Marine Spatial Planning

Ocean and Desert

The benefits of Marine Spatial Planning

California’s long-term economic and environmental health relies, in part, on the health of coastal and marine ecosystems. Scientists have identified potential threats to these ecosystems.  The “science” is not necessarily universally accepted as fact, but it is interesting.

Ocean’s resources are not limitless, and we can negatively affect conditions in the ocean. Seabass along the west coast of North America have nearly been fished to extinction.  Aquaculture business interests have revitalized the seabass population in operations off the coast of Mexico, but not off US coastlines, where environmental interests have thwarted their development.

There are several new proposed uses of the ocean such as; alternative energy projects, liquid natural gas facilities, and aquaculture projects. These business uses must be balanced with the desire to maintain healthy ocean ecosystems.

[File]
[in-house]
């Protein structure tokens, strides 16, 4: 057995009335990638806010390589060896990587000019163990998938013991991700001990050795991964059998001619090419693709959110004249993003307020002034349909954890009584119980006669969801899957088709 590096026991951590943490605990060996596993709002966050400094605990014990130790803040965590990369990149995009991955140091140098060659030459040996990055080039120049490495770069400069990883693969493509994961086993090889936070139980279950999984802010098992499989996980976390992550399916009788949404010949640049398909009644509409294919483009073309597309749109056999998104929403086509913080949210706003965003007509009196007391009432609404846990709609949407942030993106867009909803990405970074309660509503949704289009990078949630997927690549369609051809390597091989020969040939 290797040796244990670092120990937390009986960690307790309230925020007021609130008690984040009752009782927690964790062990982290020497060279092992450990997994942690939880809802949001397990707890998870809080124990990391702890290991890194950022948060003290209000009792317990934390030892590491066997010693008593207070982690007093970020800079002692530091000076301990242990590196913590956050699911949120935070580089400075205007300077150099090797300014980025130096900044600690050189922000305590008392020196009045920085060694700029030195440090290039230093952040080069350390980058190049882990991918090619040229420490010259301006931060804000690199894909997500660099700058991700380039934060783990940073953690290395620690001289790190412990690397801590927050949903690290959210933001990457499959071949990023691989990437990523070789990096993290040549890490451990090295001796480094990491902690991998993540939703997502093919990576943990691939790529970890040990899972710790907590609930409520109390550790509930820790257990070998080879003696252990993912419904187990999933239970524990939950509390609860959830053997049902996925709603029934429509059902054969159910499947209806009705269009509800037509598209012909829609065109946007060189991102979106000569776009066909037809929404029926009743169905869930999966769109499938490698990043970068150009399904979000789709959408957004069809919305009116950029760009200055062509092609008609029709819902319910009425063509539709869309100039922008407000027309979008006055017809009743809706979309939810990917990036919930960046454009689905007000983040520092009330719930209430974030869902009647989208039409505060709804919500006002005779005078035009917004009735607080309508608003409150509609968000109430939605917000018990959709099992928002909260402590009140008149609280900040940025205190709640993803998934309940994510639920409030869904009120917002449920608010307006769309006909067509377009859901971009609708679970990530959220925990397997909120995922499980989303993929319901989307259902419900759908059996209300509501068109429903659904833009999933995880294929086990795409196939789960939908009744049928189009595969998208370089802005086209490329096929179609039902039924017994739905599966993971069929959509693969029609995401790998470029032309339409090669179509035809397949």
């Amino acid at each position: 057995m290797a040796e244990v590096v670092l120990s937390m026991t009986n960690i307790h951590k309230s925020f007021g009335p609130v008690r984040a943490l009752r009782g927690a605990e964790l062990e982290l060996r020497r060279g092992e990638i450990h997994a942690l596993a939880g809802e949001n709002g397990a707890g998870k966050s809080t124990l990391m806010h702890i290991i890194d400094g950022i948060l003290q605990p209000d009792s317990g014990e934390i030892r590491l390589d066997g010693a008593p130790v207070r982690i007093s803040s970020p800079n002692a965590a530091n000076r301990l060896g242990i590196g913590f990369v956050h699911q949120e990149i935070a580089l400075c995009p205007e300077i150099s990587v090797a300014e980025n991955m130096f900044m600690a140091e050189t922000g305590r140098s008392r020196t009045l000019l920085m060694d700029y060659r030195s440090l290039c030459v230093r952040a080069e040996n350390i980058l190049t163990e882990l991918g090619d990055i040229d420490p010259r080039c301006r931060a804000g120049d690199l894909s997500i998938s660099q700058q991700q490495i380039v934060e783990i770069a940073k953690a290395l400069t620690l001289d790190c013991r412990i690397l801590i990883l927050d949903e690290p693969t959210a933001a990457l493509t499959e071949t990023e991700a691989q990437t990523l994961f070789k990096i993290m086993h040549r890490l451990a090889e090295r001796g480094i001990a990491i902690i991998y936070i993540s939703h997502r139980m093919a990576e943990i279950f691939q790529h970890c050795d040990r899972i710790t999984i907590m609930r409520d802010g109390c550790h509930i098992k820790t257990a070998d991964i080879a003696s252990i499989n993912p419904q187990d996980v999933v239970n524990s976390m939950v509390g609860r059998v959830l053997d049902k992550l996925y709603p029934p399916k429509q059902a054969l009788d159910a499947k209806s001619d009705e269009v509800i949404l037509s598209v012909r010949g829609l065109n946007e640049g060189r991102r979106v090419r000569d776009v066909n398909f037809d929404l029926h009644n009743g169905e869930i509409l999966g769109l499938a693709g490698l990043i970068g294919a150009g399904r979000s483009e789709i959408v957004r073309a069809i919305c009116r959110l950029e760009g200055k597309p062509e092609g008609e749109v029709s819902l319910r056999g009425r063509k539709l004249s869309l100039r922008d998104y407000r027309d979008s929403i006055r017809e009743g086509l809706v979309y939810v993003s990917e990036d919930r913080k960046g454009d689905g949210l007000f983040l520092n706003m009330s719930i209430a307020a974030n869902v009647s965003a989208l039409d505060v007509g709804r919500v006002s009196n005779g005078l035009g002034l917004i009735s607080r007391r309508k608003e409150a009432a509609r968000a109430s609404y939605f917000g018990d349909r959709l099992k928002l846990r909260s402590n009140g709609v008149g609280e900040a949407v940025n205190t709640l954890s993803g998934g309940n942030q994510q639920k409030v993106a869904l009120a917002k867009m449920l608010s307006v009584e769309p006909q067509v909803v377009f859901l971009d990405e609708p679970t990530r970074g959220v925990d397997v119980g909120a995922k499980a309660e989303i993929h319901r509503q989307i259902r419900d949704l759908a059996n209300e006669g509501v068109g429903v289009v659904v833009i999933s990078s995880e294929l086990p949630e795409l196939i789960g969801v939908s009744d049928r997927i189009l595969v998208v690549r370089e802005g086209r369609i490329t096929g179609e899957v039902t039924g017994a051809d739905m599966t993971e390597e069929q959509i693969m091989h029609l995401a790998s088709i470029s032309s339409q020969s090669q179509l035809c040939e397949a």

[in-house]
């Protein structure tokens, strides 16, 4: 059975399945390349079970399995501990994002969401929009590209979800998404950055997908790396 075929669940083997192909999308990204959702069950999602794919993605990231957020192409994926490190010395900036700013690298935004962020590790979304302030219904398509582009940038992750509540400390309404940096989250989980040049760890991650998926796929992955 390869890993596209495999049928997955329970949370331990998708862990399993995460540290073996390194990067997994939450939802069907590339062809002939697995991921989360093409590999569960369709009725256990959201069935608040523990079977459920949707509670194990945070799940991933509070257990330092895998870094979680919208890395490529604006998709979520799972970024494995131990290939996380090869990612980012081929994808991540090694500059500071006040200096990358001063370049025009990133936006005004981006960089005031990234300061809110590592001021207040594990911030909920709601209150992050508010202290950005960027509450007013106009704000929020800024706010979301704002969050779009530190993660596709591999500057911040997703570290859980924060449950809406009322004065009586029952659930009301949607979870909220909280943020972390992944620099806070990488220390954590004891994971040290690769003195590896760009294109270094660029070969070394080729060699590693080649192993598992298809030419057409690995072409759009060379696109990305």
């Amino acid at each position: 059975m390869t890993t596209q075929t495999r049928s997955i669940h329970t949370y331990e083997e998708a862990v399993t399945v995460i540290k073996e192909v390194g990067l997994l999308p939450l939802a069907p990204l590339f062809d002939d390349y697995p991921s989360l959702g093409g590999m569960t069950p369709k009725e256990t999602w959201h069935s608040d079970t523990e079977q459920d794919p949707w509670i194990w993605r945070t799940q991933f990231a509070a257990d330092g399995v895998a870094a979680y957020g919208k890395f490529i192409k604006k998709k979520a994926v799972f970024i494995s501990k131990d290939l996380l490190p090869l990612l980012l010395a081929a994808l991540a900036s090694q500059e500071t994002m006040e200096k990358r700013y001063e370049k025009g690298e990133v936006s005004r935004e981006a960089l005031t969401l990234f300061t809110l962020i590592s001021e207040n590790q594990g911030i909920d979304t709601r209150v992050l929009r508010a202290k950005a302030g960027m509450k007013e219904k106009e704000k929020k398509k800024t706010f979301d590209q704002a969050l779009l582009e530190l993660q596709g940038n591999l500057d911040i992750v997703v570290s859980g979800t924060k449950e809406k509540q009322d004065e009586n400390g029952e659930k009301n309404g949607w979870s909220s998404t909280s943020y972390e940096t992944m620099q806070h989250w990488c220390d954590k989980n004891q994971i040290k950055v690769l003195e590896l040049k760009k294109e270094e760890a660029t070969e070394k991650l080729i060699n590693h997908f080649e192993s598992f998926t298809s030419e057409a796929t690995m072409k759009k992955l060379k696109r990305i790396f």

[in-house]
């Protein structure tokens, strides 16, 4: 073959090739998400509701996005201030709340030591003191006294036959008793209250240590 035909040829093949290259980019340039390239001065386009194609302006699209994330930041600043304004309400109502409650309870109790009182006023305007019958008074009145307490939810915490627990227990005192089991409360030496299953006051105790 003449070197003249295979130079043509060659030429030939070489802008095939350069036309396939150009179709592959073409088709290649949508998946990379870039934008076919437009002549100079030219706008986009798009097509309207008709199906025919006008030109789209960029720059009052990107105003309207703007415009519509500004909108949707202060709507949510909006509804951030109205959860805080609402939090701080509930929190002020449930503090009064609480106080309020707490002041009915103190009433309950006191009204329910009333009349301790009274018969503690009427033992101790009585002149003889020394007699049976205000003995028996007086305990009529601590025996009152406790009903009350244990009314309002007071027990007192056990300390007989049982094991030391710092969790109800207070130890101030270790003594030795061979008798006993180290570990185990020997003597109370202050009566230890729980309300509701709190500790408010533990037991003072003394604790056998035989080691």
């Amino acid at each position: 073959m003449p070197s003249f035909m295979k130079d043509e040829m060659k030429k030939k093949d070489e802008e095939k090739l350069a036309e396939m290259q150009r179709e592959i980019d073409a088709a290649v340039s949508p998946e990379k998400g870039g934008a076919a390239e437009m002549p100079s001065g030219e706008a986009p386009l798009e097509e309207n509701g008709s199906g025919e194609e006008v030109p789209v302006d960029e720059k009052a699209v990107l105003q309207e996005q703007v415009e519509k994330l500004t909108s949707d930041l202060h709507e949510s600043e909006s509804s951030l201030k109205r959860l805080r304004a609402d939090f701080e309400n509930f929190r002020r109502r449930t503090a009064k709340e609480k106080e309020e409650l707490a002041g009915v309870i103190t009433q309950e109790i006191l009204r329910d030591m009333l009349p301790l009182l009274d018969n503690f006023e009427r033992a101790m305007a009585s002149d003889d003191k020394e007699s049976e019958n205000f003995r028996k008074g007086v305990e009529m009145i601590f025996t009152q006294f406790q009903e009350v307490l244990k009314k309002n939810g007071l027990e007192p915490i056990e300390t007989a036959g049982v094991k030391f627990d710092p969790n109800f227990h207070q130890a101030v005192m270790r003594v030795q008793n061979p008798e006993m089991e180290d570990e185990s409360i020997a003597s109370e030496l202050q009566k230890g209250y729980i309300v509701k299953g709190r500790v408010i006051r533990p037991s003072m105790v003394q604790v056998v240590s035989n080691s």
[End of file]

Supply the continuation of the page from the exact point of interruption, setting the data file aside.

Marine spatial planning (MSP) is a process of analyzing and allocating parts of marine spaces (or ecosystems) to specific uses or objectives, to achieve ecological, economic, and social objectives that are usually specified through a political process.

According to The Maritime Alliance, MSP can bring many benefits.

Economic Benefits

  • Creation of greater certainty to the private sector when it plans new investments, often with a 30-year lifetime;
  • Identification of compatible uses within the same area for development;
  • Reduction of conflicts among incompatible uses and between uses and nature;

Ecological Benefits

  • Identification of areas of biological or ecological importance;
  • Incorporation of biodiversity objectives at the heart of marine spatial planning and management;
  • Allocation of space for biodiversity and nature conservation;
  • Provision of a planning context for a network of marine protected areas; and
  • Reduction of cumulative impacts of human uses on marine ecosystems.

Social Benefits

  • Improved opportunities for community and citizen participation;
  • Identification of impacts of decisions on the allocation of ocean space for certain use (or non-use) for onshore communities and economies;
  • Identification and improved protection of cultural heritage; and
  • Identification and preservation of social and spiritual values related to ocean use.

Ocean and desert 2

Marine Spatial Planning (MSP) is a necessary and important process being implemented at both the state and national levels to help ensure that we can continue to make use of the ocean’s resources and enjoy the ocean without degrading those resources.